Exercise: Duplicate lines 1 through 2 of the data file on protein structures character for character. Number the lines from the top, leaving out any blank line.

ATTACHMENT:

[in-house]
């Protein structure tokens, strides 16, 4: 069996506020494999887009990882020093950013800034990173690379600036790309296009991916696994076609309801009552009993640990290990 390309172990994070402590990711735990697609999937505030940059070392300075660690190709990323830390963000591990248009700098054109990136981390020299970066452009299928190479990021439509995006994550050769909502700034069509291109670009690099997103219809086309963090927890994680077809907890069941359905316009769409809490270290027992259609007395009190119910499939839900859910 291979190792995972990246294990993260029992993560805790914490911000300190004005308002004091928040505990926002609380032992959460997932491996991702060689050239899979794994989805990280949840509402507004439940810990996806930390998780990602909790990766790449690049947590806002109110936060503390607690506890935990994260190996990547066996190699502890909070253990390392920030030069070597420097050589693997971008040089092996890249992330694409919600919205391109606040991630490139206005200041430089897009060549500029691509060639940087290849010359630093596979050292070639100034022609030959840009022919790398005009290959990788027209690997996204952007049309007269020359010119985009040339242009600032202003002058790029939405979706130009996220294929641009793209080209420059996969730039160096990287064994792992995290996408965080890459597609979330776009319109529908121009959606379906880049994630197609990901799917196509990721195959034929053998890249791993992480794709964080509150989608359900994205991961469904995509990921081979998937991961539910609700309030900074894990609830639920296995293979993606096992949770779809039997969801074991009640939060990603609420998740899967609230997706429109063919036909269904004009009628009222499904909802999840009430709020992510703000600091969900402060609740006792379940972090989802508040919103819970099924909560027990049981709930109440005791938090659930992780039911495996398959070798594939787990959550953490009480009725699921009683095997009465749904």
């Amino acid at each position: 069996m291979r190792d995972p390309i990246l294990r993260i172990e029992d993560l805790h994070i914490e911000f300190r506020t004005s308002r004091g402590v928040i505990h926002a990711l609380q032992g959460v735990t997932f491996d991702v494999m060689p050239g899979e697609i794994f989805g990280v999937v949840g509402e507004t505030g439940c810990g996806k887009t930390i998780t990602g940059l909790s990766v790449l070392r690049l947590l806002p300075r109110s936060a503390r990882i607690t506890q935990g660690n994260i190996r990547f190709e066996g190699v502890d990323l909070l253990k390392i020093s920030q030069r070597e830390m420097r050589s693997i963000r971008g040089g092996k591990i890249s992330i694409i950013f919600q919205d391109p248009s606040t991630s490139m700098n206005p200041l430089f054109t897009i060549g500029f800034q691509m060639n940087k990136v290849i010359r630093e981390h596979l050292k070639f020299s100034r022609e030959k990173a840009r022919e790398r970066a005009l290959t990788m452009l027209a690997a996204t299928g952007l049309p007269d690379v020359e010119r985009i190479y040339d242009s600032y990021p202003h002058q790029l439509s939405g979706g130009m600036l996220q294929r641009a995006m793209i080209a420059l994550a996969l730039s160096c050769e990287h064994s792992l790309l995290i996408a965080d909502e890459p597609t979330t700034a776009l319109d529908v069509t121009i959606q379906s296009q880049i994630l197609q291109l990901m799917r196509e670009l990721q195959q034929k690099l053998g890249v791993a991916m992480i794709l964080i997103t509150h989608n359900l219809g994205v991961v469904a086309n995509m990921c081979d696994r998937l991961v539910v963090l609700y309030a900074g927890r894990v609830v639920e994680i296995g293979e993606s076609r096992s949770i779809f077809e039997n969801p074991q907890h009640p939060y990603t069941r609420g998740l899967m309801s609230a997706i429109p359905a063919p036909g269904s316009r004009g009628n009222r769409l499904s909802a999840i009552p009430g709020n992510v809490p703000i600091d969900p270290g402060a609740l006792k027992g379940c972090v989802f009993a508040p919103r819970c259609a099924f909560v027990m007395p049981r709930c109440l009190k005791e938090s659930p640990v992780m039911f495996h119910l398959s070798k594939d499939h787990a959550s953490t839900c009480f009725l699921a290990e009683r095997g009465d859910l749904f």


[in-house]
């Protein structure tokens, strides 16, 4: 069996506020494999887009990882020093950013800034990173690379600036790309296009991916696994076609309801009552009993640990290990 390309172990994070402590990711735990697609999937505030940059070392300075660690190709990323830390963000591990248009700098054109990136981390020299970066452009299928190479990021439509995006994550050769909502700034069509291109670009690099997103219809086309963090927890994680077809907890069941359905316009769409809490270290027992259609007395009190119910499939839900859910 291979190792995972990246294990993260029992993560805790914490911000300190004005308002004091928040505990926002609380032992959460997932491996991702060689050239899979794994989805990280949840509402507004439940810990996806930390998780990602909790990766790449690049947590806002109110936060503390607690506890935990994260190996990547066996190699502890909070253990390392920030030069070597420097050589693997971008040089092996890249992330694409919600919205391109606040991630490139206005200041430089897009060549500029691509060639940087290849010359630093596979050292070639100034022609030959840009022919790398005009290959990788027209690997996204952007049309007269020359010119985009040339242009600032202003002058790029939405979706130009996220294929641009793209080209420059996969730039160096990287064994792992995290996408965080890459597609979330776009319109529908121009959606379906880049994630197609990901799917196509990721195959034929053998890249791993992480794709964080509150989608359900994205991961469904995509990921081979998937991961539910609700309030900074894990609830639920296995293979993606096992949770779809039997969801074991009640939060990603609420998740899967609230997706429109063919036909269904004009009628009222499904909802999840009430709020992510703000600091969900402060609740006792379940972090989802508040919103819970099924909560027990049981709930109440005791938090659930992780039911495996398959070798594939787990959550953490009480009725699921009683095997009465749904």